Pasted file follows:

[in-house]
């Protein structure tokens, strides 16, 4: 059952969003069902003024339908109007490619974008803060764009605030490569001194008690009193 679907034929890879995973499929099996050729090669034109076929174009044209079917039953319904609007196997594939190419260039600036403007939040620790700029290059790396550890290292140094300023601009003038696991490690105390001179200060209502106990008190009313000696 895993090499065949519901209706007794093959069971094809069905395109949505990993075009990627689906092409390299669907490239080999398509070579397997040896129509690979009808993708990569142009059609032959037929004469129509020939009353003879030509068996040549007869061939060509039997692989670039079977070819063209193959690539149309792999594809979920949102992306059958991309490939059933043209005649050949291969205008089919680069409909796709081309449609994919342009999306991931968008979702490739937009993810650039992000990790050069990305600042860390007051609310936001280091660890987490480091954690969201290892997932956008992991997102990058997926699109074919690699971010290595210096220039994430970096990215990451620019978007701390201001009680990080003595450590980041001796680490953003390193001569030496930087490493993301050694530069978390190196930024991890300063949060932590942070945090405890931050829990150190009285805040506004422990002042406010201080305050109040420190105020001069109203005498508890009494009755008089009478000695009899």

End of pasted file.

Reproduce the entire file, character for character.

[in-house]
């Protein structure tokens, strides 16, 4: 059952969003069902003024339908109007490619974008803060764009605030490569001194008690009193 679907034929890879995973499929099996050729090669034109076929174009044209079917039953319904609007196997594939190419260039600036403007939040620790700029290059790396550890290292140094300023601009003038696991490690105390001179200060209502106990008190009313000696 895993090499065949519901209706007794093959069971094809069905395109949505990993075009990627689906092409390299669907490239080999398509070579397997040896129509690979009808993708990569142009059609032959037929004469129509020939009353003879030509068996040549007869061939060509039997692989670039079977070819063209193959690539149309792999594809979920949102992306059958991309490939059933043209005649050949291969205008089919680069409909796709081309449609994919342009999306991931968008979702490739937009993810650039992000990790050069990305600042860390007051609310936001280091660890987490480091954690969201290892997932956008992991997102990058997926699109074919690699971010290595210096220039994430970096990215990451620019978007701390201001009680990080003595450590980041001796680490953003390193001569030496930087490493993301050694530069978390190196930024991890300063949060932590942070945090405890931050829990150190009285805040506004422990002042406010201080305050109040420190105020001069109203005498508890009494009755008089009478000695009899």